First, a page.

“Arguably, [the economy] was something that could have been less hit had we taken this virus more seriously from the get-go,” Taylor said. “I think the two are sort of inextricably linked.” And if the trend of new coronavirus hot spots flaring up and continuing to depress the economy — or if Congress can’t pass more economic relief to save people from evictions or losing their homes — lingers, that doesn’t bode well for the party in power.

“The picture gets more complicated as we get in the fall because of kids going back to school, child care being up in the air, unemployment benefits running out, and people not being able to pay their rent or mortgages because of this,” Newhouse said.

Even as these vulnerable Republicans urge leadership to come to an agreement on the stimulus deal, one of their chief opponents may be conservative members of their party who seem content to reject the GOP’s efforts.

“Depending on how popular stimulus is in some of these states, how many people are fearing unemployment, it can certainly cost votes for Republicans” if nothing gets done, says Brian Riedl, a senior fellow at the Manhattan Institute who’s previously served as the chief economist for Sen. Portman.

Some Republicans are increasingly worried about the national debt

While their colleagues call for more aid, a vocal contingent of Republicans have criticized their party’s bill on the stimulus and espoused concerns about adding to the national debt.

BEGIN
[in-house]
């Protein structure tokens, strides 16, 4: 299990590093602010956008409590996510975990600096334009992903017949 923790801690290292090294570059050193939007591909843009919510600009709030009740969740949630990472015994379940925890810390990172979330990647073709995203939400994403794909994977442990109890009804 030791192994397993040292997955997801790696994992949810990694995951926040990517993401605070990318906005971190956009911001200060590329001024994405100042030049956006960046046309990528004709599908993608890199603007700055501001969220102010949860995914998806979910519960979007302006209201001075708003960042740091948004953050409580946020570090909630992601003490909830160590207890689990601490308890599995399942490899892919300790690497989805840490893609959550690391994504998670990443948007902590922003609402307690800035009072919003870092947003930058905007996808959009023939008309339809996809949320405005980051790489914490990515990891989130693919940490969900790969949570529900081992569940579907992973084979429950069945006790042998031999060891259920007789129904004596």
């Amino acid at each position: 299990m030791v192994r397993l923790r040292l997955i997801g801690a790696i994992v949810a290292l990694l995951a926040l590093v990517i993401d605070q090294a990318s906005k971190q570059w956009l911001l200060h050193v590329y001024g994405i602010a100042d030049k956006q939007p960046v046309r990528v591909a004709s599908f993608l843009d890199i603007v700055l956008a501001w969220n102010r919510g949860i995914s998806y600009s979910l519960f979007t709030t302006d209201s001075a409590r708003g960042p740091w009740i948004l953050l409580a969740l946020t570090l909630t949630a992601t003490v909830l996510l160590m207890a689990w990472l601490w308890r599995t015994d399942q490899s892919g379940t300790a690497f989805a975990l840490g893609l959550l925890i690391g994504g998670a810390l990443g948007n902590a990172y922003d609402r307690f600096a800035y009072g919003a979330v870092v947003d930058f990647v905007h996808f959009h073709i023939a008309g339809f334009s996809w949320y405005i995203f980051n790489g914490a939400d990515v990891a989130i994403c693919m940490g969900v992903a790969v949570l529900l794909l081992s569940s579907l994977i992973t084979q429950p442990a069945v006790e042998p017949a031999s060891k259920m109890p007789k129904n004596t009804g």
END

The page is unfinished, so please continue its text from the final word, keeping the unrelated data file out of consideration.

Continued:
“The White House is trying to solve bad polling by agreeing to indefensibly bad debt,” Sen. Ben Sasse (R-NE) said in a statement. “This proposal is not targeted to fix precise problems — it’s about Democrats and Trumpers competing to outspend each other.”

It’s a somewhat puzzling position — also held by Sens. Rand Paul (KY) and Cruz (TX) — given the electoral fallout the party could experience if it doesn’t take action, and the severe economic difficulties that millions of people and businesses around the country continue to grapple with.

“It’s not a winning hand that Republicans are trying to play here,” a Democratic operative told Vox. “I think it’s only made matters complicated that they’re at war with their own caucus.”

As Federal Reserve Chair Jerome Powell has emphasized, concerns about the debt are warranted, but “this is not the time to act on those concerns” due to the scope of the economic crisis. It’s worth noting, too, that lower interest rates currently make borrowing less burdensome for the federal government, not to mention that Senate Republicans were far less wary of adding to the debt when they approved tax cuts back in 2017.